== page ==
is their only option and to try to change the course of what they see as a potential destruction of Israeli democracy.

For many of the people out here, they see these reforms as weakening the independence of the judiciary. They see it as you noted, they claim that

it's a way for Benjamin Netanyahu to potentially get out of his corruption trial. And Benjamin Netanyahu, I should note, completely denies that. And

for many of them, they see this is the beginning of -- some of them are even saying the beginning of Israel turning into a place like Hungary even.

Very impassioned crowd out here. But they don't have these -- this point of view doesn't have the majority in the Israeli parliament. Benjamin

Netanyahu and his partners have a 64-seat majority, that 120-seat parliament. Now the question will be is whether they will come to that

table to have a consensus, have a conversation. The Israeli President Isaac Herzog making a very rare public televised address last night, warning that

the country is on course for a violent collision between these two sides.

And calling people to come together to come to a consensus saying, listen, both sides have valid points. Why don't we come together and talk about

some reforms that can be made? So far, we haven't gotten any indication that people are going to come together and have the consensus. There is

still time because this bill would need two -- would need three readings really before it could come into law.

But the big question will be whether people will actually come together and be able to have these reforms or whether we will see these divisions in

Israeli society only get even deeper. Becky?

ANDERSON: Hadas Gold is in Jerusalem for you. Well, U.S. government officials are working to get more information about another high-altitude

object shut down by the U.S. military on Sunday. The object was flying over Michigan before it was taken down over Lake Huron. Officials been tracking

the object for over a day after they picked up its signals over Montana until U.S. President Joe Biden gave the order to shoot it down.

But senior administration official tells CNN the object was shaped like an octagon, it had strings hanging off, but apparently no payload. This is now

the fourth object shutdown in North American airspace in the past week. Starting with that suspected Chinese spy balloon last weekend.

Well, China accusing the U.S. of flying spy balloons over its airspace. Beijing says it's preparing to shoot down an object fly near its eastern

coast. Listen to its foreign ministry.


WANG WENBIN, CHINESE FOREIGN MINISTRY SPOKESPERSON (through translator): It is also common for us balloons to illegally enter the airspace of other

countries. Since last year alone, U.S. high-altitude balloons have illegally flown over China's airspace more than 10 times without any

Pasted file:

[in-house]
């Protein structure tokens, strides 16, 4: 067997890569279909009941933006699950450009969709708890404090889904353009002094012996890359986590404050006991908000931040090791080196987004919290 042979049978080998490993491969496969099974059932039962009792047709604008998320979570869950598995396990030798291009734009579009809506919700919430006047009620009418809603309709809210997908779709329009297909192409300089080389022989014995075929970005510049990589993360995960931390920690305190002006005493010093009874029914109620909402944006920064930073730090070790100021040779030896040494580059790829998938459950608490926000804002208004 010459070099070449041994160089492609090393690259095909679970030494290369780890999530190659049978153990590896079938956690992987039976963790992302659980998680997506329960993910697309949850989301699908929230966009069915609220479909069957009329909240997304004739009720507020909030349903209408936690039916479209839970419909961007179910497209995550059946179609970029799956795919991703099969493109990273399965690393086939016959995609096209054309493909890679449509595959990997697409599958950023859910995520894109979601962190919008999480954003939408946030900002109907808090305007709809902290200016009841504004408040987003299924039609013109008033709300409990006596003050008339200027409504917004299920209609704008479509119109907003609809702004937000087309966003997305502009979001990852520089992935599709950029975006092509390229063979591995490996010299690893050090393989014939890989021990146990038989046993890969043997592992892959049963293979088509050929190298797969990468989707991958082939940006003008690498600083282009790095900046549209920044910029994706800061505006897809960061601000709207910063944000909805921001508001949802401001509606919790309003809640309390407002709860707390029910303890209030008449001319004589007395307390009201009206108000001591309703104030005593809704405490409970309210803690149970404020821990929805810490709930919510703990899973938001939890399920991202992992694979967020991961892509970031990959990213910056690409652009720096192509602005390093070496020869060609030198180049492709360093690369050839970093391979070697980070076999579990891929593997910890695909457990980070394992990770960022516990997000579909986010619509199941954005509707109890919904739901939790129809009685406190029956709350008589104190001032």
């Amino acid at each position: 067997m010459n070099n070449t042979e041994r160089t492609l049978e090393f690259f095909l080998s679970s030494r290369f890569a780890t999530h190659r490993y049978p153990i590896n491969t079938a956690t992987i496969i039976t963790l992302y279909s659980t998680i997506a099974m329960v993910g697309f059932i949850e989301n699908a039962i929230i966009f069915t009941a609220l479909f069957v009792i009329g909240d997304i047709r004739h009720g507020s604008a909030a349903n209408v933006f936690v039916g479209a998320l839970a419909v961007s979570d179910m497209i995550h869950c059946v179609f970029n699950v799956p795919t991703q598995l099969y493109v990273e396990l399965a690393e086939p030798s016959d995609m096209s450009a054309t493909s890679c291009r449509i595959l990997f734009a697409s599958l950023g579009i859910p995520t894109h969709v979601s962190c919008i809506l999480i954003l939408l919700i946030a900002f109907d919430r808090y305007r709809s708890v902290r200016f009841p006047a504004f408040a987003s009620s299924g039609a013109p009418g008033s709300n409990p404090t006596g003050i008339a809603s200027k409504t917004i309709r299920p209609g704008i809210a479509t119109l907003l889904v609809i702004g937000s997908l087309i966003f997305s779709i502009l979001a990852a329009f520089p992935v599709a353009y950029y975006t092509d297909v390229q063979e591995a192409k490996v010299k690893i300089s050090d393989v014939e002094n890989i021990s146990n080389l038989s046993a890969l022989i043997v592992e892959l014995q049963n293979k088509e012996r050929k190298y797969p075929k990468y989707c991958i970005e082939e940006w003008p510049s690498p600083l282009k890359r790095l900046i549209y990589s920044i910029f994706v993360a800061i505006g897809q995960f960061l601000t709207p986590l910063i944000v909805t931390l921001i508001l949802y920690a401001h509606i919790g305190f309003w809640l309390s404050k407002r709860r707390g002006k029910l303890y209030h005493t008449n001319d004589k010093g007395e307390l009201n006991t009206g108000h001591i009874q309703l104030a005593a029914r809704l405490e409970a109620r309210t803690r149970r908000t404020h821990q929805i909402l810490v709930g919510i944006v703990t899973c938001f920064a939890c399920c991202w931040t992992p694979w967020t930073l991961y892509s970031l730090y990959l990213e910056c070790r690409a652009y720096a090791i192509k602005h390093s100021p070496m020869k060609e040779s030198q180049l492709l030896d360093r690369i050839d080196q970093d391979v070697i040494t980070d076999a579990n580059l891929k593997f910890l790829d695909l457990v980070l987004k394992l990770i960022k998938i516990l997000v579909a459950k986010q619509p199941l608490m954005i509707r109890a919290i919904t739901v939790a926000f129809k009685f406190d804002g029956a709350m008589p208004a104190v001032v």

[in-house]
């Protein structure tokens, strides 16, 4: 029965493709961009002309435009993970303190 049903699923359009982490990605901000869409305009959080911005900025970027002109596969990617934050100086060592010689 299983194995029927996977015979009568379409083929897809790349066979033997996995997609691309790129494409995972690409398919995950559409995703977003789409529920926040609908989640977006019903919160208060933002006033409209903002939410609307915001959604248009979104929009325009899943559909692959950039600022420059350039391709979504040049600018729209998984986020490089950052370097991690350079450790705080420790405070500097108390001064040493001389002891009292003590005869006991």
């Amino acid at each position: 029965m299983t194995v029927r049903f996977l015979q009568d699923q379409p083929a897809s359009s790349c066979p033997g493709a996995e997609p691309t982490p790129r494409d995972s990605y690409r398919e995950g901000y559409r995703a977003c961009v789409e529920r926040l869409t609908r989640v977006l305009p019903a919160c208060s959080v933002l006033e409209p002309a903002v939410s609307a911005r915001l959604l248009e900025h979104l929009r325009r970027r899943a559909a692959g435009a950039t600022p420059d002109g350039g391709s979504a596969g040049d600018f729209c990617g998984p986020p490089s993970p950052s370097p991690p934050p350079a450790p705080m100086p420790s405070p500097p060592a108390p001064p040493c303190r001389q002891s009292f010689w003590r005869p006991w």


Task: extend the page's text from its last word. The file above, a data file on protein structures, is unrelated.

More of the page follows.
approval from relevant Chinese authorities. The first thing for the U.S. to do was to introspect itself and change its course instead of slandering

China and inciting confrontation.


ANDERSON: That's the version from Beijing. The White House took to Twitter to rebut the allegation saying any claim that the U.S. has flown its own

balloons over China is false. Well, for more on this, let's bring in CNN's Ivan Watson who joins us now live from Hong Kong. You've been assessing

this response and the perspective from Beijing in all of this, Ivan. What do you make of what we're hearing?

IVAN WATSON, CNN SENIOR INTERNATIONAL CORRESPONDENT: We're seeing these accusations flying between Washington and Beijing. The two governments

accusing each other of running spy balloon programs that are violating sovereign airspace. Those accusations flying faster than the balloons

themselves, Becky. The Chinese Foreign Ministry spokespeople have not really explained more about that initial enormous Chinese balloon that flew

across much of the U.S. earlier this month and was shot down on February 4th off the coast of South Carolina.

Just saying that it was a weather balloon. And instead, when asked about this, they've kind of gone on the offensive and said, well hey, the U.S. is

flying spy balloons into our airspace and you heard the accusation there.


And that same official went on to accuse U.S. planes and warships of conducting reconnaissance close to China going on to say that some 64 times

in January alone in the South China Sea. He went on to call the U.S. the world's largest surveillance habitual offender and surveillance empire. So,

what we're seeing right now is that the detention -- that the tensions are escalating between Washington and Beijing.

Beijing has now or a state news outlet on Sunday went out and reported that Chinese officials had detected their own unidentified flying object

somewhere off the coast of Shandong province that they were preparing to shoot it down and urging the public to collect any debris from that to use

as evidence. We haven't heard any further information about the altitude it was operating at, where it was suspected of coming from or what it was

since Sunday.

But it just gets to the sense of alarm in both governments right now. They both seem to be staring at the skies looking for spy balloons, Becky.

ANDERSON: Ivan Watson's in Hong Kong for you. Ivan, thank you.

In Turkey and Syria, the clock is ticking. Each hour lessens the chance of finding earthquake survivors. But incredible rescues are remarkably still

happening. One of those is up next and in the most -- in the midst of economic wildfires. how do developing nations rise from the ashes? The

chief of the International Finance Corporation will be joining me here at the World Government Summit in Dubai.


ANDERSON: Welcome back. I'm Becky Anderson in Dubai. You're watching a special edition of CONNECT THE WORLD live from the World Government Summit